One of 10 in the world, Davenport Rotarian honored at conference
Davenport Rotarian William D. (Bill) Ashton was honored with one of the most important awards presented by The Rotary Foundation, one of only ten recipients in the world, the International Service Award for a Polio-Free World, in recognition of his significant contributions to the effort to eradicate polio.  The award was presented during the Rotary District 6000 annual conference held at the Coralville Marriott last Friday, May 5 by District Governor Chris Knapp of Iowa City. 
Ashton assembled, arranged all details and led the first district only National Immunization Day (NID) team to India for twelve adults and two high school students to immunize thousands of young children against polio in 2000.  The two -week mission included delivering immunizations to underserved remote villages where the team could also learn of other needs that could be addressed by partner Rotary clubs in India.  As the first such international service mission, it provided a major stimulus to the awareness and commitment of District 6000 Rotarians to humanitarian service through matching grants.
As a result of the needs identified by the team in India, District 6000 became the first district to develop matching grants with partner Rotary District 3060 in India to directly support polio immunization and complementary projects.  Over the 10 years following that NID, the Rotary Club of Davenport partnered with 29 different Indian Rotary clubs on grant projects and sponsored 61 humanitarian service projects in total in developing countries on four continents.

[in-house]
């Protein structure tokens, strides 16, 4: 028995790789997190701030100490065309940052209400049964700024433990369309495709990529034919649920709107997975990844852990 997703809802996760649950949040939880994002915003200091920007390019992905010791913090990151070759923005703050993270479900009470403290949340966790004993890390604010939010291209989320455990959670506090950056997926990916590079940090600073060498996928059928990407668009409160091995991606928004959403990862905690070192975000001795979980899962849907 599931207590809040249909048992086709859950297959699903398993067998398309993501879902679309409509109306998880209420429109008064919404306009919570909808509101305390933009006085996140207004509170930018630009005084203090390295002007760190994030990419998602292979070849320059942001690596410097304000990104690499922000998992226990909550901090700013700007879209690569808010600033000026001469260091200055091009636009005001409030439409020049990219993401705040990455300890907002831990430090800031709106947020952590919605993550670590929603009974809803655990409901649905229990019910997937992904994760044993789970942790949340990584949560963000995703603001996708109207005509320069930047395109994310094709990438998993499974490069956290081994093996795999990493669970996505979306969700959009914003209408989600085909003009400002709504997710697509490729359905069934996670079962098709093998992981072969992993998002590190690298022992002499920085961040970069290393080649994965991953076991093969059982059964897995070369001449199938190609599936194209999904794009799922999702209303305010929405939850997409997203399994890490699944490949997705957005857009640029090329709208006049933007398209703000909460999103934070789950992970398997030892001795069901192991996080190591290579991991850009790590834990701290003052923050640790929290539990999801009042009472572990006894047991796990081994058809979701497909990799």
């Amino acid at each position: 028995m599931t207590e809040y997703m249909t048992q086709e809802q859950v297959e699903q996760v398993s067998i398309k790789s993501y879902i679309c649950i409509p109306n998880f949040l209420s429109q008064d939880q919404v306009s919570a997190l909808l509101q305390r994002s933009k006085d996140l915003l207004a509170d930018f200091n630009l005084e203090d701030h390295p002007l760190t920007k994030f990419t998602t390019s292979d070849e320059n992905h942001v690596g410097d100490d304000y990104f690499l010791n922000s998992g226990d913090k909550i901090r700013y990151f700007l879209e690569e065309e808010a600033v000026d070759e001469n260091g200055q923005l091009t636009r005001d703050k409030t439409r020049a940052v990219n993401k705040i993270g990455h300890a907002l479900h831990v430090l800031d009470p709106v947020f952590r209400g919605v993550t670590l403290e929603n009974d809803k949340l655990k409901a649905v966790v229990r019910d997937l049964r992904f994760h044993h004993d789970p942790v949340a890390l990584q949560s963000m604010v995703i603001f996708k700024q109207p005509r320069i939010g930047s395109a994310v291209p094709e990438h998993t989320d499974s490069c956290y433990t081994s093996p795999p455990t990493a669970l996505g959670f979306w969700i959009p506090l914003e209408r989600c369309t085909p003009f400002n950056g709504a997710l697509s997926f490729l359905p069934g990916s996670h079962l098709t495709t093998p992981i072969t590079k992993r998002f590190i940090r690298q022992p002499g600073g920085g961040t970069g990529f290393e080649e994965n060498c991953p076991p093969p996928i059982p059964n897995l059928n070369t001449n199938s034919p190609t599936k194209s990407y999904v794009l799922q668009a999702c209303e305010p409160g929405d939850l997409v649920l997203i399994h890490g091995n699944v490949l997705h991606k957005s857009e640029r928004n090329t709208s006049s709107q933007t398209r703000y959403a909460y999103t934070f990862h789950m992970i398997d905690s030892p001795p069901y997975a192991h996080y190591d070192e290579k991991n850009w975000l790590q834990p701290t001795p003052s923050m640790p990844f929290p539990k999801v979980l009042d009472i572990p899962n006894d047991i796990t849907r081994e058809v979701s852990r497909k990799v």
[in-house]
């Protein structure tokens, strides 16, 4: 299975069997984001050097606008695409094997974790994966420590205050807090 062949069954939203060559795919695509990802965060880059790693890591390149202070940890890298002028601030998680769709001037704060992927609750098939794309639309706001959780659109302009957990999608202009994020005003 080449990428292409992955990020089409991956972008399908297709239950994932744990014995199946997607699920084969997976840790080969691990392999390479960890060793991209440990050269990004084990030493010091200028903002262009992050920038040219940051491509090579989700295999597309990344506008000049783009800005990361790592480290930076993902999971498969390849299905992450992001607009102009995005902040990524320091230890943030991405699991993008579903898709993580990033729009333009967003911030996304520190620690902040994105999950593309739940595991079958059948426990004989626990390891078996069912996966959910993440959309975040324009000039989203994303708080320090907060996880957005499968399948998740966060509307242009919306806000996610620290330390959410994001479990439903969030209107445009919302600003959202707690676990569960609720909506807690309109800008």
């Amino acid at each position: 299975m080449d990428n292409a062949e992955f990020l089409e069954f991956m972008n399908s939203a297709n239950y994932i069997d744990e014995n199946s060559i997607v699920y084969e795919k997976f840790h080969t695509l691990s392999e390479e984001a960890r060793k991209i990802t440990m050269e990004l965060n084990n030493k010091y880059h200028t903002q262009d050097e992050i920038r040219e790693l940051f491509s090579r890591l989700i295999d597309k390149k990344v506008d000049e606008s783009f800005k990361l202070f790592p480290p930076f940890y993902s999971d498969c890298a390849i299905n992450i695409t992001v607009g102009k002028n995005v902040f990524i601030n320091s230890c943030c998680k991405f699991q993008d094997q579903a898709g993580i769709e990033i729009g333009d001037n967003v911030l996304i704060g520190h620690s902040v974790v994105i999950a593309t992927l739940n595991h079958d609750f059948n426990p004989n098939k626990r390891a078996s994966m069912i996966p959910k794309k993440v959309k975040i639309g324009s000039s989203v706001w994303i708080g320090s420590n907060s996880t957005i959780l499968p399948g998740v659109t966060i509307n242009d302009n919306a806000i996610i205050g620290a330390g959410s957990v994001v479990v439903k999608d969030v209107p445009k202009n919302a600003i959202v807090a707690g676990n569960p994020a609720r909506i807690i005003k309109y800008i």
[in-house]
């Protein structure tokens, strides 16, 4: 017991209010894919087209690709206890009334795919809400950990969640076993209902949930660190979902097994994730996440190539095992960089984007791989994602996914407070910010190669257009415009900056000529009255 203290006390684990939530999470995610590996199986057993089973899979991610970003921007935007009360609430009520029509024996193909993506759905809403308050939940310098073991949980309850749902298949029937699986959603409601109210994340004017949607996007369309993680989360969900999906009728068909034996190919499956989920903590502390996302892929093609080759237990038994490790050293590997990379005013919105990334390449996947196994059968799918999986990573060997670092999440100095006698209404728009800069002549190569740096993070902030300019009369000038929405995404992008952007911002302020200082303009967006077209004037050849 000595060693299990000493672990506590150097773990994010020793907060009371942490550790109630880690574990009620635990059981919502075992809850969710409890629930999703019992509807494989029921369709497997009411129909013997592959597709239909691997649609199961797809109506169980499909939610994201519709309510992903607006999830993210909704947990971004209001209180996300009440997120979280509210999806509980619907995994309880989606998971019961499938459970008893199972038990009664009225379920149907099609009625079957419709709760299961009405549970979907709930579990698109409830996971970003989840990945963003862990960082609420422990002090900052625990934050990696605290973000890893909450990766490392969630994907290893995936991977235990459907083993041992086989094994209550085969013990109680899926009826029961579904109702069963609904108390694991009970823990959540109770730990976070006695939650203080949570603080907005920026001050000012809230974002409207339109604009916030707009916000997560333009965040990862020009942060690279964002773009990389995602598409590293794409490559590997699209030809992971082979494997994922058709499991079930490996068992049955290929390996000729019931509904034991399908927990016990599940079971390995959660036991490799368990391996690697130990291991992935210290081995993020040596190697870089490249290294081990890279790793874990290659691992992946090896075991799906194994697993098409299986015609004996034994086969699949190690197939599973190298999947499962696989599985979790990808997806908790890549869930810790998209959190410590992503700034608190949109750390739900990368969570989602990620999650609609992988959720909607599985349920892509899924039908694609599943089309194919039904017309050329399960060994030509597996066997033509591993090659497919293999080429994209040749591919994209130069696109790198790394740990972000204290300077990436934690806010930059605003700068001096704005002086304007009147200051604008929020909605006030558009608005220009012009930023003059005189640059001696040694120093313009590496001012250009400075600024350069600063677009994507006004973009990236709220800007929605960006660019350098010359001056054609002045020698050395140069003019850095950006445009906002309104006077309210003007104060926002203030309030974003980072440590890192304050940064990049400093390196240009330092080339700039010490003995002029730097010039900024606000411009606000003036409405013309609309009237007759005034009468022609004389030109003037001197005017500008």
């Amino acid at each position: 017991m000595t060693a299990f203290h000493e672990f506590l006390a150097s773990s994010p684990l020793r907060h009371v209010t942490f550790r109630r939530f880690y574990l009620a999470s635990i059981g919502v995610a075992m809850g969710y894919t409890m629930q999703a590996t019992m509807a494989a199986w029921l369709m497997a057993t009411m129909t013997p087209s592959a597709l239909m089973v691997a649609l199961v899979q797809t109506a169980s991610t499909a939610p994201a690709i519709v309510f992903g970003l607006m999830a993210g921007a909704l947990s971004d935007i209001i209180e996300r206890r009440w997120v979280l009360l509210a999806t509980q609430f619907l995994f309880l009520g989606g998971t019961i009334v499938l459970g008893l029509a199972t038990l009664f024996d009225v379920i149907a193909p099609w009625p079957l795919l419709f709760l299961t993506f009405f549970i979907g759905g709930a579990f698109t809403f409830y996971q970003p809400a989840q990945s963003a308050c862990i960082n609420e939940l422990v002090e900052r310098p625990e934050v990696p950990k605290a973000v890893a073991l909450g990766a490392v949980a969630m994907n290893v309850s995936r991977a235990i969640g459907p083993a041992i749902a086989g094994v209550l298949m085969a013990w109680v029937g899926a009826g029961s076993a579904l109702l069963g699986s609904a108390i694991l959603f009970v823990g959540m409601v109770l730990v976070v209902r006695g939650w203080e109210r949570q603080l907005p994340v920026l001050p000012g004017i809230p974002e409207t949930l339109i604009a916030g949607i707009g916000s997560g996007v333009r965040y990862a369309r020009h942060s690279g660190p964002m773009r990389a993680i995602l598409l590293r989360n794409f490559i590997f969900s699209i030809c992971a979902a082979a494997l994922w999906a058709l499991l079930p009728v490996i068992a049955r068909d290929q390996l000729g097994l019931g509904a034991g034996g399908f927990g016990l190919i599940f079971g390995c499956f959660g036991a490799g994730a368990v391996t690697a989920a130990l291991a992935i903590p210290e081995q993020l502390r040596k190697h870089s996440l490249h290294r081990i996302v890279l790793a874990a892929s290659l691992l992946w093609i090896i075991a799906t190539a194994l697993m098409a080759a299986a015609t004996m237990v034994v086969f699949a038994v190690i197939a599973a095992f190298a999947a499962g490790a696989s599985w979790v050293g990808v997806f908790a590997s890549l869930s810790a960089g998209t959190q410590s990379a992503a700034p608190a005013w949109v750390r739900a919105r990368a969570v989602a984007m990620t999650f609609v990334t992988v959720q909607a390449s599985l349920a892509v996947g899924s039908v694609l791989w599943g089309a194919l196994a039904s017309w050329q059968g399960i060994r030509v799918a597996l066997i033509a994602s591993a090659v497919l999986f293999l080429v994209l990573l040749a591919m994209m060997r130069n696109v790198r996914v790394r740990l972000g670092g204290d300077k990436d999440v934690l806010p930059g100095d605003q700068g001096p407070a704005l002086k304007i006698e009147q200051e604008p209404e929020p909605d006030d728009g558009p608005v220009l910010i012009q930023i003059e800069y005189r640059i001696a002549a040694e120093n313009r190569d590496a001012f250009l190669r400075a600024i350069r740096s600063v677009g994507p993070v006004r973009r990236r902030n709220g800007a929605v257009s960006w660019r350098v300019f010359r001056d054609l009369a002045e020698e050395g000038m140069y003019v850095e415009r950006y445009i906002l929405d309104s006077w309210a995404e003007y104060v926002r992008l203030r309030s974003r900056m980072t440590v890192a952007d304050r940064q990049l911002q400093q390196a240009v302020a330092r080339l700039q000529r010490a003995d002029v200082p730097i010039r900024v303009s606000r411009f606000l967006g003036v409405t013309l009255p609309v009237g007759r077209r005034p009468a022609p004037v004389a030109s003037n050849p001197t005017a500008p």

Through its “PolioPlus” campaign, Rotary International has been a leader in the effort to eradicate polio since 1985 and India was declared polio free in 2014.  Only two countries in the world, Afghanistan and Pakistan, still have endemic polio and only five cases of the crippling disease have been identified this calendar year in those countries.  The complete eradication of the polio is “this close” which would make it only the second disease following smallpox to be eliminated from the world.
Since 1985, two billion children have been protected from polio; preventing 500,000 new cases annually.  Five million people who might otherwise have been paralyzed are living normal lives thanks to Rotary International and its partners in the polio eradication effort, the World Health Organization, U.S. Centers for Disease Control, UNICEF and more recently the Bill & Melinda Gates Foundation.